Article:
DayPath Journal

Design Notes: XHTML5 Responsive Gallery

Before my usual self-critiquing ensues, let me first say that I am pleased that the days have finally come to find me actively addressing contemporary Web design issues. From the beginning of my IT career I considered myself conservative but current with what was useful in my HTML-based practice. However, over the last three years (or more probably), since my dedication to Silverlight (and WPF) my Web design skills have aged.

My live sample, “XHTML5 Responsive Gallery,” represents a fresh, bold way of being expressive with what I consider are the ‘new’ fundamentals of Web design. These fundamentals include:

  • A CSS grid system
  • CSS media queries
  • jQuery templating with JSON

Stacking image panel on thumbnails with absolute positioning…

My Responsive Gallery is essentially three pieces: the main panel that shows gallery images (of course), a “contact sheet” of thumbnails and a ‘command bar’ (button panel). My main panel should lie on top of the contact sheet—and a command-bar button, by the way, hides the main panel to allow access to the thumbnails.

This panel stacking with respect to the z-axis is obtained with these points:

  • The panels to stack have to be in a container with position: relative.
  • The panels to stack have position: absolute and z-ordering.
  • The panels and their container have the same height.

The idea of absolute positioning in a relative block is one of my CSS fundamentals and recorded for my education in a sample I call “Block Alignment: Absolute Positioning in a Relative Block.” It feels great to see that these fundamentals can be reused here. Fewer tricks to memorize… simple variations on a primal core…

An alternative, relatively-old, hacky strategy is to use negative margins. This negative-margin technique goes back to before 2004 but, by 2008, folks like Ben Nadel regard them as “not cool”:

Instead of using a negative margin, maybe try floating an element? Or perhaps positioning it absolutely to its parent? Before you even consider a negative margin, please consider what would happen if other elements on the page changed height or width. My guess is that your negative margin depends way too much on other parts of the page in a way that is not necessary.

Responding in the vertical dimension with CSS media queries…

Two other CSS samples out of my studio, “XHTML5 Responsive Client” and “XHTML5 Responsive Client with 6-Tile Panel,” are a wild celebration of ‘tiles’—inline blocks that respond to horizontal-dimension change by reflowing with respect to a minimum width. These samples have no concern for the vertical dimension outside of default flow.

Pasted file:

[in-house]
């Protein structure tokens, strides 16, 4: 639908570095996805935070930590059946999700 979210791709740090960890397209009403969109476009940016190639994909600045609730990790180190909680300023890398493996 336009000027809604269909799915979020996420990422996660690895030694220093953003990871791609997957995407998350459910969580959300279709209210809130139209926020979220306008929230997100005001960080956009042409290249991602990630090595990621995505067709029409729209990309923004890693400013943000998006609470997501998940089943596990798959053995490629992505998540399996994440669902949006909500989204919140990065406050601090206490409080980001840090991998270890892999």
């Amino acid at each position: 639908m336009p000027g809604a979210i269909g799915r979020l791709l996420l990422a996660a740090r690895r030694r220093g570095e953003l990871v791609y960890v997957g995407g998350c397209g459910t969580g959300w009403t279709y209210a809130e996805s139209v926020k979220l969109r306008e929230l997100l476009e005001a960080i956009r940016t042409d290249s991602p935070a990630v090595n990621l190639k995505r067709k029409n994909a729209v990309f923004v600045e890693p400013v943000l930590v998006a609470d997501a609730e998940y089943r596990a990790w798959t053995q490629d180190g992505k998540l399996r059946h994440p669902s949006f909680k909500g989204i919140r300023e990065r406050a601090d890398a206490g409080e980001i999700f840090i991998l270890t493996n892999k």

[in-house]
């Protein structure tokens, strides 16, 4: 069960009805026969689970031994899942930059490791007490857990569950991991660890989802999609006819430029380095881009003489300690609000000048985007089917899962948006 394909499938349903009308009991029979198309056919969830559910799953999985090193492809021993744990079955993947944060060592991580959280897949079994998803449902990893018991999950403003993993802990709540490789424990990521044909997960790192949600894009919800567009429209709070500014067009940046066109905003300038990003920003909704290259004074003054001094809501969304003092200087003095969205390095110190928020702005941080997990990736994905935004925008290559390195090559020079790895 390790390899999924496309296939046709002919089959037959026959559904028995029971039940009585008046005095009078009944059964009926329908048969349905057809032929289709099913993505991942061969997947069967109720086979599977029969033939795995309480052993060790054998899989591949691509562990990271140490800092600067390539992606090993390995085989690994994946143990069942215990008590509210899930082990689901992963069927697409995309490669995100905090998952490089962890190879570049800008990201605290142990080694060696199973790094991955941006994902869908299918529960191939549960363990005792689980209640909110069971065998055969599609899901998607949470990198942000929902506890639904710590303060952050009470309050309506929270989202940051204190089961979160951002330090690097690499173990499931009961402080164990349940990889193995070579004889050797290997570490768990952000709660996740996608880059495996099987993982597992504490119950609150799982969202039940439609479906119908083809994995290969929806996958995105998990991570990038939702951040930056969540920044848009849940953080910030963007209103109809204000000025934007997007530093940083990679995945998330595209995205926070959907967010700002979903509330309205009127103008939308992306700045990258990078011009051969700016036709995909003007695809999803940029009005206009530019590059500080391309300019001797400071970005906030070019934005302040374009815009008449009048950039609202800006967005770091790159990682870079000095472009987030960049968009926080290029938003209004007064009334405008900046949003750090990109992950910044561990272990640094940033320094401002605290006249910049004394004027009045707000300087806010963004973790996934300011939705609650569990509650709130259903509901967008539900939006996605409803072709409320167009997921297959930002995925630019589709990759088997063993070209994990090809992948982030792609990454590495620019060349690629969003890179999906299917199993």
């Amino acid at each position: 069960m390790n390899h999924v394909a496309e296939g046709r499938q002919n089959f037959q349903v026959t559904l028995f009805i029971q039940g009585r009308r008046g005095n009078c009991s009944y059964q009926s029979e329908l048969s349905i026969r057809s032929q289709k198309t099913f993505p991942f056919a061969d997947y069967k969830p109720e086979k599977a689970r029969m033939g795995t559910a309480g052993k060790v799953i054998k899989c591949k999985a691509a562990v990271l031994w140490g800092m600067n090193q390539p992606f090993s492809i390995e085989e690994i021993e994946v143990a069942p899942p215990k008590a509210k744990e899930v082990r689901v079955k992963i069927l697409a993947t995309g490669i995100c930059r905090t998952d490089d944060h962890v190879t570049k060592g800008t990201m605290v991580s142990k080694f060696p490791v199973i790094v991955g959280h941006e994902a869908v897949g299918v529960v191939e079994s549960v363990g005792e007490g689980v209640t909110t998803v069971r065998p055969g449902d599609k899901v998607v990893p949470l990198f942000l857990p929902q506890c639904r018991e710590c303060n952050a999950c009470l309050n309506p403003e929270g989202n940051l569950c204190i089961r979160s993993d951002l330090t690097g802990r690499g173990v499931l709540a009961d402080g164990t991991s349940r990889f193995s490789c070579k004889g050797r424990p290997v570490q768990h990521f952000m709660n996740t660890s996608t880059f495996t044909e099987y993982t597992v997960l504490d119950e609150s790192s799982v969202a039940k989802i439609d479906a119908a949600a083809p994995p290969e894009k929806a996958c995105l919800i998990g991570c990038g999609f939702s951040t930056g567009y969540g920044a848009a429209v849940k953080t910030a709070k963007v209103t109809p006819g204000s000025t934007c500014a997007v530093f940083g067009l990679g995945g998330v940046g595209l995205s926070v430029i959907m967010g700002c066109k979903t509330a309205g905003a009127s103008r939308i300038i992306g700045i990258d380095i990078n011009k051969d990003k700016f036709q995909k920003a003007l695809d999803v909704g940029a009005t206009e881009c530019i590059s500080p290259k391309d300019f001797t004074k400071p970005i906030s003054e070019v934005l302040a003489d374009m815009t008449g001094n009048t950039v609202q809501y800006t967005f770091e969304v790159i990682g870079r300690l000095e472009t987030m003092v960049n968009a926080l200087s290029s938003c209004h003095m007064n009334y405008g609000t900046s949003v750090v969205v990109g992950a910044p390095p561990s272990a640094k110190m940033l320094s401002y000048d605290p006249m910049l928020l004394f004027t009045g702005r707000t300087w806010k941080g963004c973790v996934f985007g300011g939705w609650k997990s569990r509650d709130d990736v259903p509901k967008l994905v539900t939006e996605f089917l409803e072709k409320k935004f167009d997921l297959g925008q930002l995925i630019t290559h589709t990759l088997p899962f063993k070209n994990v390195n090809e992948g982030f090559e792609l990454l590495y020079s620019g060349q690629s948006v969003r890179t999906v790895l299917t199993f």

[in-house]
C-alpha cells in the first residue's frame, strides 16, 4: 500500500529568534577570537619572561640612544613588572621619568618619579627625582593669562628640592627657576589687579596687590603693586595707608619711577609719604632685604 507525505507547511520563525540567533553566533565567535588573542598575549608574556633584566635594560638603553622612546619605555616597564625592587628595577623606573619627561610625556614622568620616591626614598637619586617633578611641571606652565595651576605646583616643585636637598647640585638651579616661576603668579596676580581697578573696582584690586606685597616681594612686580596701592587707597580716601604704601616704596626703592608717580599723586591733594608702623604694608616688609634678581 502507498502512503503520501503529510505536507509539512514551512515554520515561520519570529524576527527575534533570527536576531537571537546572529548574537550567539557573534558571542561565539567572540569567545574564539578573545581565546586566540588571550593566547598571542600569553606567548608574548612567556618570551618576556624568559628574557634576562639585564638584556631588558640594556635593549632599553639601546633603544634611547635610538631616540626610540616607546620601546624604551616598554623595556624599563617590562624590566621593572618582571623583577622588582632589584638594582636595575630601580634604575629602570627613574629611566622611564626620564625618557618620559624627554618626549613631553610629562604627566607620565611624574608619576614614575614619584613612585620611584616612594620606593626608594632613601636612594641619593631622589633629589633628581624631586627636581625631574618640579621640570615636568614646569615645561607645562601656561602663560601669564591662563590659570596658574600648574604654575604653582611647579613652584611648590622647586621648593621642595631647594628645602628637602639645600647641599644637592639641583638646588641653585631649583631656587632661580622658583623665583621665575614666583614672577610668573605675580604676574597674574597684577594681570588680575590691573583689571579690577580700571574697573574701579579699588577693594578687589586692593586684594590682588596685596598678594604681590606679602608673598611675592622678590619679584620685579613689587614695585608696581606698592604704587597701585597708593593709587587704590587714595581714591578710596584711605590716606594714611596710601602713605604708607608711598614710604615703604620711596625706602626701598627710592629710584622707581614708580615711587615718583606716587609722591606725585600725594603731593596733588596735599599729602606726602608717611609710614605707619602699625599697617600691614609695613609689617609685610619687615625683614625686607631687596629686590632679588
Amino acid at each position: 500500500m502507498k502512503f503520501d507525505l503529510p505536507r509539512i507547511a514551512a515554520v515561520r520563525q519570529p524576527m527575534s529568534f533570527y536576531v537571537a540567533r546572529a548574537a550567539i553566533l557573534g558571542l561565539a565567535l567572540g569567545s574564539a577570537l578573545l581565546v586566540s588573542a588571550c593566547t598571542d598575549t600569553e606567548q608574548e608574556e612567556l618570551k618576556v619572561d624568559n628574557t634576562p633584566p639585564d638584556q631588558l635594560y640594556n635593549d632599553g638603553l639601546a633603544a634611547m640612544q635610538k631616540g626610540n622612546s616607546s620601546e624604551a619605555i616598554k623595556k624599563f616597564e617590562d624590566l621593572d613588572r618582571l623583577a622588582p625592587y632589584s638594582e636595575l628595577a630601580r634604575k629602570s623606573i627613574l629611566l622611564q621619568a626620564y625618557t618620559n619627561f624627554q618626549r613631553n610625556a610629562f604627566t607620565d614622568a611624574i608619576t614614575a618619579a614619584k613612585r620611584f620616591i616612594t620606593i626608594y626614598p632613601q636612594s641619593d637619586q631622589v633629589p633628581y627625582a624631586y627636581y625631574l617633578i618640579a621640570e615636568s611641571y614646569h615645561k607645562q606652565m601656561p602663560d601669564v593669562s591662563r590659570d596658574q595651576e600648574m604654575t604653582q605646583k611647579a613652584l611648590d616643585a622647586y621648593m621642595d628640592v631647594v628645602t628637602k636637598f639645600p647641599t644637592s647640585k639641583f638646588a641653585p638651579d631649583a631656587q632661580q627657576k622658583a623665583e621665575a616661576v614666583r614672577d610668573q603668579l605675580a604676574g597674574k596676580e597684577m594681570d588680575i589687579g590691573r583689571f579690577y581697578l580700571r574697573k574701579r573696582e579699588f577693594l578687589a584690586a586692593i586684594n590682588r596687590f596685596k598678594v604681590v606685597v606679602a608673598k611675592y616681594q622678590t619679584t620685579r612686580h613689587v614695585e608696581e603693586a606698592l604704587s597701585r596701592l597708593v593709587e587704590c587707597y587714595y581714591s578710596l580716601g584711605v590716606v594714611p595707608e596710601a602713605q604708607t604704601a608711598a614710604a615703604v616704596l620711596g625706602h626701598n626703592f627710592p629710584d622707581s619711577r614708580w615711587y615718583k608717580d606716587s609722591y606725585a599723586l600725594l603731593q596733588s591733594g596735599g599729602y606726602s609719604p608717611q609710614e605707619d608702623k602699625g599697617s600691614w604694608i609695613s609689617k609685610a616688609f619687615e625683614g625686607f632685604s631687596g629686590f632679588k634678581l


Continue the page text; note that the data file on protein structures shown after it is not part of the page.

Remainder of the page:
The“XHTML5 Responsive Gallery” is my first attempt to respond to vertical-dimension change by rendering the height as a multiple of gallery-thumbnail height. The height of the gallery changes incrementally not continuously—and the response in height is limited (no endless vertical scroll). The height of the gallery is limited to expected height of the images in the gallery shown. This implies that the container holding the thumbnails have overflow: hidden.

Paging thumbnails based on hidden overflow and ‘visible tile count’…

Hiding the thumbnails means a “paging” mechanism is required to see the thumbnails that can fit in the current view. The number of pages must change responsively—responding to the $(window).resize() event. But the resize event fires like crazy—almost continuously—while dragging a mouse on the desktop for some browsers. I needed a way to ‘slow down’ the resize event—what I found was a word I do not claim to fully understand: “debounce.” So now I have $(window).debounce('resize', …) from a jQuery plugin called “.delayed()—A jQuery plug-in for delaying and debouncing events.”

With my “debounce” issues taken care of I had to write a paging solution that was based on the visible items shown in their parent container. The jQuery-based JavaScript describing this solution is viewable in the sample. The visible items shown in their parent container have width and height dimensions that are multiples of the width and height of the parent container respectively. Without this ‘multiples’ relationship, I would have no way to count how many items were visible (and would probably end up trying to write some more complicated stuff based on each and every item trying to determine whether it is visible).

Determining image orientation and doing resizing with jQuery…

When an image is shown in a gallery, whatever is showing the image has to know whether it is landscape or portrait. This knowledge is used to find the largest dimension of the image. With the largest dimension, the image can then be resized to fit within its parent container. The resizing has to be done based on aspect ratio. The jQuery-based JavaScript describing this resizing is viewable in the sample.

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